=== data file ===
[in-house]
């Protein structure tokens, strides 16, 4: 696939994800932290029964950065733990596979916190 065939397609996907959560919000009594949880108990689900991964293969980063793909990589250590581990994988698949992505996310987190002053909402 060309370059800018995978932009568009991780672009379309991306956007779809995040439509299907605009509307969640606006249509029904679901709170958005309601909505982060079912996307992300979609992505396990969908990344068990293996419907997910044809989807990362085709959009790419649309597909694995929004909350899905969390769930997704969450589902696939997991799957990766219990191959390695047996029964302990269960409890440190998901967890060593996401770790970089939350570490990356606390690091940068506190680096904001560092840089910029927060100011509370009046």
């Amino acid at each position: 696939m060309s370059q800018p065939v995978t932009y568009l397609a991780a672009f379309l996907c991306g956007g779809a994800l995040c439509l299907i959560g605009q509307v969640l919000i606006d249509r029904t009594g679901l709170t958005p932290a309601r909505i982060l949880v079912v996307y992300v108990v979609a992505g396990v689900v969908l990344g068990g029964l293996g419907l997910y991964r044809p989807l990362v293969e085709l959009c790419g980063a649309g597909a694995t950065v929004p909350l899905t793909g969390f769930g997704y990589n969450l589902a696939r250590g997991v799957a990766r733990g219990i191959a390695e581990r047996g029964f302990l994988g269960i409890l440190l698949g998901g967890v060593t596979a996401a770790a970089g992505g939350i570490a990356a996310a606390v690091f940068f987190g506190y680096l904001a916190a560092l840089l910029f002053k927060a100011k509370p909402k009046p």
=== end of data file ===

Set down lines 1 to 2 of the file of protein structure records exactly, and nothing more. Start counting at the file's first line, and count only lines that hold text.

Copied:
[in-house]
């Protein structure tokens, strides 16, 4: 696939994800932290029964950065733990596979916190 065939397609996907959560919000009594949880108990689900991964293969980063793909990589250590581990994988698949992505996310987190002053909402 060309370059800018995978932009568009991780672009379309991306956007779809995040439509299907605009509307969640606006249509029904679901709170958005309601909505982060079912996307992300979609992505396990969908990344068990293996419907997910044809989807990362085709959009790419649309597909694995929004909350899905969390769930997704969450589902696939997991799957990766219990191959390695047996029964302990269960409890440190998901967890060593996401770790970089939350570490990356606390690091940068506190680096904001560092840089910029927060100011509370009046």